I was a little fortunate in the fact that I learnt a lot of my boat driving skills in Darwin where it was sparsely populated and so I did not feel the pressure as you would on some of Queensland’s busier waterways. I learnt very quickly how to drive the boat on the trailer, due to a healthy respect for the big toothed lizards in the water up in Darwin. This would stun a few blokes at the boat ramp (especially the ones that were holding and manually winching their boats on to the trailers). I have lost count of the times some bloke stopped and stared as I drove the boat up onto the trailer, some congratulating me on my skills, some just too dumfounded to speak (omg it was chick that did that!). For me, to be able to do these things is a matter of female pride and I have to admit I get a great sense of achievement when I do it right. I do not always get it right though, I still miss the mark sometimes and pray that no one is watching, but I do breathe a sigh of relief when it all goes well when I have an audience. Although, I must admit that I am absolutely hopeless at backing the trailer down the boat ramp! I definatley need a lot more practise at that before I am allowed to do it in public, (typical female I hear you cry!)
I also had to learn to look after my own tackle and tie fishing knots. As previously mentioned my husband is not really that keen on fishing, so he would drive the boat and I would rig his rods and lures as payment for his services. I spent a lot of time practising knot tying and I must say some have failed me through the years. I also spent a fair bit of time in my local tackle shop (Fishing Warehouse in Townsville). Now I have to say these guys at the shop are amazing. They give me so much assistance and impart their knowledge to me on what bait/lure to use, where to use it, how to use it etc. They are an amazing friendly bunch even if they are all blokes!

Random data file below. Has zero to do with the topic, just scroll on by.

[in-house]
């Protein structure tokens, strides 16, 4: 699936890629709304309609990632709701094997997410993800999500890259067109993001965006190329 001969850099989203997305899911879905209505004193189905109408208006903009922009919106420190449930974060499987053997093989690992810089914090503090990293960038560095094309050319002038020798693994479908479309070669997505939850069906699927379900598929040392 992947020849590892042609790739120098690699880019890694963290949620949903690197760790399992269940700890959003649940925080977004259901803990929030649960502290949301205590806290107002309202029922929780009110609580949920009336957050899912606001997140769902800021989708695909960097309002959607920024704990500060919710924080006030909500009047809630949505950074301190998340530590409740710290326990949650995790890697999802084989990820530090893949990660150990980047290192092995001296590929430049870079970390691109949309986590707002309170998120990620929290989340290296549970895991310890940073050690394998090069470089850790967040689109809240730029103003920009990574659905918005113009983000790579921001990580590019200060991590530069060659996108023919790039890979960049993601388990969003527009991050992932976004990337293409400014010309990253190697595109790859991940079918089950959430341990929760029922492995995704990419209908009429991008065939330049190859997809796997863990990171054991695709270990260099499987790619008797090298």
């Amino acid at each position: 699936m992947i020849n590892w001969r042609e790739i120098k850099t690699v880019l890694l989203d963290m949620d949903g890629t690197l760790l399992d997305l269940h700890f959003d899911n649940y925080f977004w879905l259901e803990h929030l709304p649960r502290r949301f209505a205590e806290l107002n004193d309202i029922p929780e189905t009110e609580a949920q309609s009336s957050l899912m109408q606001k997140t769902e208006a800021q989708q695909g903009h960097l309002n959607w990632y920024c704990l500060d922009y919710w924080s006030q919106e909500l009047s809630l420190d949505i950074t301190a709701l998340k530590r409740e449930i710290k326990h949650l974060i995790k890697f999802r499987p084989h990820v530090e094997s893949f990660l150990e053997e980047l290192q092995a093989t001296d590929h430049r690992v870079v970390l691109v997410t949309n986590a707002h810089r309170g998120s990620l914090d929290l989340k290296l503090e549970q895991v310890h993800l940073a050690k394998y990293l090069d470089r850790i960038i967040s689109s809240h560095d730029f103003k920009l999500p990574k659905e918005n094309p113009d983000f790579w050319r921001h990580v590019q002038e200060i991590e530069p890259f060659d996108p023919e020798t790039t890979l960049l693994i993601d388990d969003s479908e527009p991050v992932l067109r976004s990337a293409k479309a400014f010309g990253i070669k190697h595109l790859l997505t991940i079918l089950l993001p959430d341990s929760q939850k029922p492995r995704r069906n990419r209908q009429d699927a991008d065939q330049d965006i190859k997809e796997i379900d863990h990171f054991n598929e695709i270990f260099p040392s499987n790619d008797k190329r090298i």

It pays to get in with your local tackle store. They have a lot of local knowledge and will even assist you in how to rig your bait, lures and line etc. Make the most of the “woman” thing and pump them for their expertise!
Find a Friend